Fish oil (cod liver oil)
It’s best to talk to a professional though before starting your child on a supplement.When I work with families, I have them keep a food journal and then I make a recommendation based on that.
What you can do is keep a food journal for 1-2 weeks to look at your child’s overall nutrition and share it with a professional. Sometimes you might have 1-2 days ‘bad days’ but you also might be surprised at the variety of foods they’re eating when you zoom out.
How do I get my kids to eat more meat or protein?
It’s important to understand that animal proteins are the most difficult food to eat from an oral motor perspective so if young children are struggling to eat meat, there are ways to introduce it that makes it easier, for instance on a skewer, cooked in a crock pot, or in a nugget.
There’s also lots of vegetarian protein options, like chickpeas, nuts, hemp seeds, eggs, or cheese.
Some children also do require iron or zinc supplements but I would only suggest them after completing blood work and reviewing with a doctor or completing a food journal and evaluating in the context of any symptoms the child is experiencing.
It’s also important to note that calcium blocks iron absorption so try to avoid milk with dinner. This will make it that much harder for children to get what they need from iron rich foods, such as animal proteins.
Milk and other dairy products are good for snack time, but I generally recommend having water with meals. Water won’t fill you up (and displace nutrients from whole foods) like milk does.
How do you navigate all the food waste associated with picky eaters?
Food waste is a real problem but I find a few things work well:
Back to my response to question 4 about making separate meals for picky eaters, work towards eating the same things so that you’re ok saving the leftovers and eating them. I find most of the waste happens when parents don’t want to eat the kid-friendly foods they’ve prepared.
Have your child take smaller portions. You can allow them to serve themselves but understand that some waste will be part of the process at first, as you are getting them to try new things. It will get better.
What should I do if tv is the only way to get my child to eat something nutritious?
This is not a great long-term strategy because it develops distracted eaters. These children will grow up not paying attention to the food they’re eating and consequently, not paying attention to when they feel full.
We want to raise mindful eaters that taste and enjoy their food.
It’s a hard habit to break but it’s essential because these are habits that will stick with them for life.
Again, this goes back to my answer to question 1, do what you can to make mealtime fun and light. One easy and quick way to do that is with theCurious Cookie Mealtime Fun Cards, which includes over 50 quick food games, food exploration activities, and fun questions that encourage kids of all ages to explore different foods without a fight.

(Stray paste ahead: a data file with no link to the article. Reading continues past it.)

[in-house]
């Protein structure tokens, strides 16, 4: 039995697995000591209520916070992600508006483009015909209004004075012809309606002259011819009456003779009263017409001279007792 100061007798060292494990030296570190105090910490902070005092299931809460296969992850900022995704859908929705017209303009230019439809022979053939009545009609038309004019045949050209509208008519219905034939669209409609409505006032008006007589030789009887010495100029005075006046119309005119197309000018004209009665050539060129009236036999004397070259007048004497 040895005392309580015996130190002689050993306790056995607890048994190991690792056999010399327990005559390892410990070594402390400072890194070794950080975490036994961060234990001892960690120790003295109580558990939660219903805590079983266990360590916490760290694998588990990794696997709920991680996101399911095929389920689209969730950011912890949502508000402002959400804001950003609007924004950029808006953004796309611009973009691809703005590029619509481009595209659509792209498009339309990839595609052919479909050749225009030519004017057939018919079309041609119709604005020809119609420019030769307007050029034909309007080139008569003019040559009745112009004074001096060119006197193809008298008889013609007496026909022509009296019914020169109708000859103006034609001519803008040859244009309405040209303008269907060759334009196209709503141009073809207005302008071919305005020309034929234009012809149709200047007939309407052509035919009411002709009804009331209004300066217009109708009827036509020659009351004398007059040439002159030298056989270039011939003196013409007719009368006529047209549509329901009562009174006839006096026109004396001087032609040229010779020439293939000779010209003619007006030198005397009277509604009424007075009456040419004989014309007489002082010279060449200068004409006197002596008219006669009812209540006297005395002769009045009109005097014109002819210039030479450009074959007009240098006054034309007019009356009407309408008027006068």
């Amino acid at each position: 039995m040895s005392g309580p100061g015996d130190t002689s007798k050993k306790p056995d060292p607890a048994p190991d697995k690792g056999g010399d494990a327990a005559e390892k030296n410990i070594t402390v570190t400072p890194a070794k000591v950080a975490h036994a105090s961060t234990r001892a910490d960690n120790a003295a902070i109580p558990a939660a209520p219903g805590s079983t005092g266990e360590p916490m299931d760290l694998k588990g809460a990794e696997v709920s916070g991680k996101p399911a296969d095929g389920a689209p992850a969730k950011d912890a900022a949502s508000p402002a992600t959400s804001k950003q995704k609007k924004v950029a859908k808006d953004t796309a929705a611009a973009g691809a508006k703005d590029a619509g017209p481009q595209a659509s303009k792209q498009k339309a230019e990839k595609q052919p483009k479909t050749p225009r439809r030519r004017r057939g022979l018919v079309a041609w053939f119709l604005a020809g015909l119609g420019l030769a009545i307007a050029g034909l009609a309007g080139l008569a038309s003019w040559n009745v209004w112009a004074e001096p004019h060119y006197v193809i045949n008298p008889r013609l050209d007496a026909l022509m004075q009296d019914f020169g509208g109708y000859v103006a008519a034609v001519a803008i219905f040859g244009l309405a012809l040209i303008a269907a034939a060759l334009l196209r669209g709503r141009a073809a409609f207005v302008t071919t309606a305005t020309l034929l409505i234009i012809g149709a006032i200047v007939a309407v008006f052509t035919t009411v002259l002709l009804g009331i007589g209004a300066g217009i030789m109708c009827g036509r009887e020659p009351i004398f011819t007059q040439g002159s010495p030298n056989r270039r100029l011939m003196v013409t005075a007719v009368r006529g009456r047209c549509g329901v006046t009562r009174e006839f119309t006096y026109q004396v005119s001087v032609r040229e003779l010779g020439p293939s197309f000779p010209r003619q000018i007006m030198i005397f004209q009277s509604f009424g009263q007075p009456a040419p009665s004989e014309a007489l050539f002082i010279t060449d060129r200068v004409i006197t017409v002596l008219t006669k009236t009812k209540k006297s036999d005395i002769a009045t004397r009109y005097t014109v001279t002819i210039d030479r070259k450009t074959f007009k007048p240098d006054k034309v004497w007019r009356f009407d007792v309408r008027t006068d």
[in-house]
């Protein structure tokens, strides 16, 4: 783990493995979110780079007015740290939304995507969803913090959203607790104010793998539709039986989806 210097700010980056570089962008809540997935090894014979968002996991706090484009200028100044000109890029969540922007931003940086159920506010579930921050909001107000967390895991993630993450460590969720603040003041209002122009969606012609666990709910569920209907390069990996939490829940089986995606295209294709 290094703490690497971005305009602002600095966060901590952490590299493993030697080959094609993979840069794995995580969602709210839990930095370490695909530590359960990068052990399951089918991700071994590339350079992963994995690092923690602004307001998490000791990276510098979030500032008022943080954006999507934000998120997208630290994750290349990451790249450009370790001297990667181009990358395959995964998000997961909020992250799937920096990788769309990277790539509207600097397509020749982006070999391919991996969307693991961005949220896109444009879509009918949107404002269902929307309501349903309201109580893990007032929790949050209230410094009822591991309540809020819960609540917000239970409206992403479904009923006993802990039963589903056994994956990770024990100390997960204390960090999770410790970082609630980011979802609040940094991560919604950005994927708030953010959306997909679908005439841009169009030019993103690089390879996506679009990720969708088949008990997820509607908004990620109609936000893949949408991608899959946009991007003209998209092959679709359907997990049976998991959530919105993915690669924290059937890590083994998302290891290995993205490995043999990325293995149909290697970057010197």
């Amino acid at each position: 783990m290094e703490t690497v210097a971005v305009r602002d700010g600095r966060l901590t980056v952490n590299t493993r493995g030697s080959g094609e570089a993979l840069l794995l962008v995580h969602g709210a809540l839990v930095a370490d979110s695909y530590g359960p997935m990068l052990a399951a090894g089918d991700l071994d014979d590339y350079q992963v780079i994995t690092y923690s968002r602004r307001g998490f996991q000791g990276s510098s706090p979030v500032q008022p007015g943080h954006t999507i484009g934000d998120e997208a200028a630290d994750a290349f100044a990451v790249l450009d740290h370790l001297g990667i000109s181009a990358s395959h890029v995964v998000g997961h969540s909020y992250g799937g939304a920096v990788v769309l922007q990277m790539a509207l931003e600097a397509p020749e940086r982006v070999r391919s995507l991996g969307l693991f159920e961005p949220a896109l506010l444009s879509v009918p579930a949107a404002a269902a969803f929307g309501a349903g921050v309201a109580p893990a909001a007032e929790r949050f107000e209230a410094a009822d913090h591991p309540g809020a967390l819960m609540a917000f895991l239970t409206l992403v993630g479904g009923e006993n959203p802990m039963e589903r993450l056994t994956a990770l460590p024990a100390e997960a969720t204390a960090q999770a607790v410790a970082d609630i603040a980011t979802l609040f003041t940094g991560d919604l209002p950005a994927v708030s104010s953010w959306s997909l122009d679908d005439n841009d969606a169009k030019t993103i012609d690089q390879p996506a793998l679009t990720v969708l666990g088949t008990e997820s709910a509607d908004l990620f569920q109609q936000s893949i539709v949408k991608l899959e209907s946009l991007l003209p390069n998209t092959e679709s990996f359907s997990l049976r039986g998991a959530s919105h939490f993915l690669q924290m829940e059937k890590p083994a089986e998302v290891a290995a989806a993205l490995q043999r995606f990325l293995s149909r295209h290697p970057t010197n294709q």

They include activities like:
Have a sword fight with your green beans. The winner gets to take a bite of their bean.
Wear a red pepper ring as a bracelet.
Give this food a lizard lick.
Balance your food on your nose, forehead, or tongue. Who can keep it there longer?
No need to get creative or second guess what to say to your child (to get them to explore foods), when you have the Curious Cookie Cards.
Do you ever recommend toddler formula?
Only in extreme circumstances. Most children should be able to get all the nutrients they need from food.
If this is something you’re considering, I recommend talking to a nutritionist first to see what other options you have.
Should you offer a snack after dinner?
I only recommend offering a bedtime snack if there's a big enough gap between dinner and bedtime. Usually at least 1 hour between dinner and a snack.
Also, make sure it is "filling not thrilling" in the words of Ellyn Satter. In other words, make it balanced. If your child loves the snack or it's easy to eat, then what's the motivation to eat their veggies and beans at dinner? They can wait a little longer, and fill their bellies with their favourite snack.
How do you recommend offering treats and sugar so children don’t become so obsessed with it?
Humans evolved to want higher calorie, high sugar foods because we didn’t always have such easy access to food. We needed to fill up on calories when they were available.
Now sugar is an arm's length away at all times.
My approach is balance. I encourage parents to avoid restricting sugar and treats because it often makes children more interested, leading them to binge when they have the opportunity.
Instead, offer these types of foods in a balanced way. I do this in two ways:
I will also sometimes offer treats before my kids ask for them. This lets them know that there’s nothing wrong with these foods. When the ice cream truck came around recently, I suggested we get an ice cream before my kids even asked!
It’s ok to say no too. You can remind your kids that too much sugar doesn’t make our bodies feel good.
Need more help?
If your child is struggling with picky eating, I highly recommend you follow Danielle on Instagram for more free info. She has two accounts:
The Picky Eating Protocol - A 6 week proven step-by-step program for raising a healthy eater and having stress-free meals. These are foundational strategies every family needs to have in place.Email Danielle for the application. Doors only open 3x a year.
Raising Adventurous Eaters Club- A monthly membership for parents who want to see their child explore more foods without a fight, but need structure and a plan. Includes monthly food inspiration, recipes, strategies for picky eaters, with ongoing inspiration and support with a community of parents in your shoes.
Curious Cookie Cards andPlacemat - These popular products deliver Danielle’s best strategies in a fun, bite-seize way. So parents don’t have to work so hard at meals to help their kids learn to like (and try) new foods faster.